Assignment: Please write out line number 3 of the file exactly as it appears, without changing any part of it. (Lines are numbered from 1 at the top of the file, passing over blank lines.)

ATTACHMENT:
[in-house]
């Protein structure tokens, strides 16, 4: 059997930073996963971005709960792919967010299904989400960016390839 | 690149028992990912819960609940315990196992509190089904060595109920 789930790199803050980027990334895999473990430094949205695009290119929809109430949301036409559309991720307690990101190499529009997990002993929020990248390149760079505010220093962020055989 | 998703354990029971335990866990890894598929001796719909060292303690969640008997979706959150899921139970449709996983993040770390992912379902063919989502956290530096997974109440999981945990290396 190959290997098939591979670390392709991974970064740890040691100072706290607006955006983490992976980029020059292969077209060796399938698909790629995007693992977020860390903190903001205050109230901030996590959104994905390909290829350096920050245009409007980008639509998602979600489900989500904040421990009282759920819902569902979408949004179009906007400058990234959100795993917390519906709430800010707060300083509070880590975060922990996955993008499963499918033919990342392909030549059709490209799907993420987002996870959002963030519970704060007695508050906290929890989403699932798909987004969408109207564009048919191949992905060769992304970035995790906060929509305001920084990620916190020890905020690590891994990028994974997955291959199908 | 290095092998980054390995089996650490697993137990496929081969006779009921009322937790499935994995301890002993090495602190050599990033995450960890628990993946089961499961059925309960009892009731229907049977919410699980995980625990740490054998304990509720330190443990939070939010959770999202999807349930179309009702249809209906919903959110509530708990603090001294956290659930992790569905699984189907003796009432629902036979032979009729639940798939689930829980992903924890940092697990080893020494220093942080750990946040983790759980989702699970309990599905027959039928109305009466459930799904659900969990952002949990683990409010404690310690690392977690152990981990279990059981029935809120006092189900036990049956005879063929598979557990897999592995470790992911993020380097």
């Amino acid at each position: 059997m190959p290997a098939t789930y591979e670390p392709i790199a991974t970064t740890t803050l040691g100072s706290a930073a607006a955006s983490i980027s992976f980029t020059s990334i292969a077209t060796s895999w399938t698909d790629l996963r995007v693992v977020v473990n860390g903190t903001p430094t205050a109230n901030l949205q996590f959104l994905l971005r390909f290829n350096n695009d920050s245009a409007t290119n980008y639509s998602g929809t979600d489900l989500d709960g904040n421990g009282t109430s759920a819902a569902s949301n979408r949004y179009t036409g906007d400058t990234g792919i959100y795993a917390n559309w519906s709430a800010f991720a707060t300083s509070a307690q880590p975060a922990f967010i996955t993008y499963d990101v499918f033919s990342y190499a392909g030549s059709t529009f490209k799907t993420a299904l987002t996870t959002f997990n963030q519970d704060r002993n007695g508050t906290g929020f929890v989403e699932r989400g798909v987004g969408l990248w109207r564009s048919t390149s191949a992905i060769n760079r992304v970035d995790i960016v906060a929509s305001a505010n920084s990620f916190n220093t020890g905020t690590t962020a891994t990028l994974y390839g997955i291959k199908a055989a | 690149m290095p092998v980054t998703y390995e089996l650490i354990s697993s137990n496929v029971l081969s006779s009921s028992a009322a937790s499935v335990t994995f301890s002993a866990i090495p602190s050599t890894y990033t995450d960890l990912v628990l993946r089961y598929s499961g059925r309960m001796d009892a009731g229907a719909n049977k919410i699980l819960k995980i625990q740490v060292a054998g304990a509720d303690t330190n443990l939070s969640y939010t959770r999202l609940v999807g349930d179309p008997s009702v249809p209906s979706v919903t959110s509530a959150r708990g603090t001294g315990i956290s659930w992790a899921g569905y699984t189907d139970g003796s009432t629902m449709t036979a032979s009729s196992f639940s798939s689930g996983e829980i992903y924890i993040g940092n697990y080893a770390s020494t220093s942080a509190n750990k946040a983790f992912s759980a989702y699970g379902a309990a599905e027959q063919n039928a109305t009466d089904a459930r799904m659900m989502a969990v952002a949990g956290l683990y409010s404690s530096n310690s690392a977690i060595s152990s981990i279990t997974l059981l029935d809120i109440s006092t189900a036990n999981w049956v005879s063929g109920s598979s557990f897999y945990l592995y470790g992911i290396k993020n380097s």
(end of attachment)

């Amino acid at each position: 059997m190959p290997a098939t789930y591979e670390p392709i790199a991974t970064t740890t803050l040691g100072s706290a930073a607006a955006s983490i980027s992976f980029t020059s990334i292969a077209t060796s895999w399938t698909d790629l996963r995007v693992v977020v473990n860390g903190t903001p430094t205050a109230n901030l949205q996590f959104l994905l971005r390909f290829n350096n695009d920050s245009a409007t290119n980008y639509s998602g929809t979600d489900l989500d709960g904040n421990g009282t109430s759920a819902a569902s949301n979408r949004y179009t036409g906007d400058t990234g792919i959100y795993a917390n559309w519906s709430a800010f991720a707060t300083s509070a307690q880590p975060a922990f967010i996955t993008y499963d990101v499918f033919s990342y190499a392909g030549s059709t529009f490209k799907t993420a299904l987002t996870t959002f997990n963030q519970d704060r002993n007695g508050t906290g929020f929890v989403e699932r989400g798909v987004g969408l990248w109207r564009s048919t390149s191949a992905i060769n760079r992304v970035d995790i960016v906060a929509s305001a505010n920084s990620f916190n220093t020890g905020t690590t962020a891994t990028l994974y390839g997955i291959k199908a055989a | 690149m290095p092998v980054t998703y390995e089996l650490i354990s697993s137990n496929v029971l081969s006779s009921s028992a009322a937790s499935v335990t994995f301890s002993a866990i090495p602190s050599t890894y990033t995450d960890l990912v628990l993946r089961y598929s499961g059925r309960m001796d009892a009731g229907a719909n049977k919410i699980l819960k995980i625990q740490v060292a054998g304990a509720d303690t330190n443990l939070s969640y939010t959770r999202l609940v999807g349930d179309p008997s009702v249809p209906s979706v919903t959110s509530a959150r708990g603090t001294g315990i956290s659930w992790a899921g569905y699984t189907d139970g003796s009432t629902m449709t036979a032979s009729s196992f639940s798939s689930g996983e829980i992903y924890i993040g940092n697990y080893a770390s020494t220093s942080a509190n750990k946040a983790f992912s759980a989702y699970g379902a309990a599905e027959q063919n039928a109305t009466d089904a459930r799904m659900m989502a969990v952002a949990g956290l683990y409010s404690s530096n310690s690392a977690i060595s152990s981990i279990t997974l059981l029935d809120i109440s006092t189900a036990n999981w049956v005879s063929g109920s598979s557990f897999y945990l592995y470790g992911i290396k993020n380097s």